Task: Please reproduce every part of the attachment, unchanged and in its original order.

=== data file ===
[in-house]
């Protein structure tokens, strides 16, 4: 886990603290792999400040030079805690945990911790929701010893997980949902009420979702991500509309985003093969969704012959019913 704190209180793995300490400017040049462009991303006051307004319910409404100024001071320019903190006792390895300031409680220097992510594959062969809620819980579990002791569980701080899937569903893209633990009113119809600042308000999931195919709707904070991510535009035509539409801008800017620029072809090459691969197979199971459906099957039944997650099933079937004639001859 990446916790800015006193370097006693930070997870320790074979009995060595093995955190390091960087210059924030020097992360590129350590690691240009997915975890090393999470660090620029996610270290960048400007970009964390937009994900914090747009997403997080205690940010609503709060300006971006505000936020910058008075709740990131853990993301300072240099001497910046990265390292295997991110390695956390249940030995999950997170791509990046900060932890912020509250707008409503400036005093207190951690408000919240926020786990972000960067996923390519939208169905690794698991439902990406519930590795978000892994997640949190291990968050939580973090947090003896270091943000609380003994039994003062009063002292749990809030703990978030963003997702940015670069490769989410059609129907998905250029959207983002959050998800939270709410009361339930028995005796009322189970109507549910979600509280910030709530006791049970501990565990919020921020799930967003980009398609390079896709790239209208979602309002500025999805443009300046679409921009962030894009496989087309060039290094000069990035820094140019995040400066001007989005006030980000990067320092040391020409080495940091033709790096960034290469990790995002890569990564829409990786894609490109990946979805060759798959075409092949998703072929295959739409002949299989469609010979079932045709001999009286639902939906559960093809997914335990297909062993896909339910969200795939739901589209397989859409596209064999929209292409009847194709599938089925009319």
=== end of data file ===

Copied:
[in-house]
């Protein structure tokens, strides 16, 4: 886990603290792999400040030079805690945990911790929701010893997980949902009420979702991500509309985003093969969704012959019913 704190209180793995300490400017040049462009991303006051307004319910409404100024001071320019903190006792390895300031409680220097992510594959062969809620819980579990002791569980701080899937569903893209633990009113119809600042308000999931195919709707904070991510535009035509539409801008800017620029072809090459691969197979199971459906099957039944997650099933079937004639001859 990446916790800015006193370097006693930070997870320790074979009995060595093995955190390091960087210059924030020097992360590129350590690691240009997915975890090393999470660090620029996610270290960048400007970009964390937009994900914090747009997403997080205690940010609503709060300006971006505000936020910058008075709740990131853990993301300072240099001497910046990265390292295997991110390695956390249940030995999950997170791509990046900060932890912020509250707008409503400036005093207190951690408000919240926020786990972000960067996923390519939208169905690794698991439902990406519930590795978000892994997640949190291990968050939580973090947090003896270091943000609380003994039994003062009063002292749990809030703990978030963003997702940015670069490769989410059609129907998905250029959207983002959050998800939270709410009361339930028995005796009322189970109507549910979600509280910030709530006791049970501990565990919020921020799930967003980009398609390079896709790239209208979602309002500025999805443009300046679409921009962030894009496989087309060039290094000069990035820094140019995040400066001007989005006030980000990067320092040391020409080495940091033709790096960034290469990790995002890569990564829409990786894609490109990946979805060759798959075409092949998703072929295959739409002949299989469609010979079932045709001999009286639902939906559960093809997914335990297909062993896909339910969200795939739901589209397989859409596209064999929209292409009847194709599938089925009319």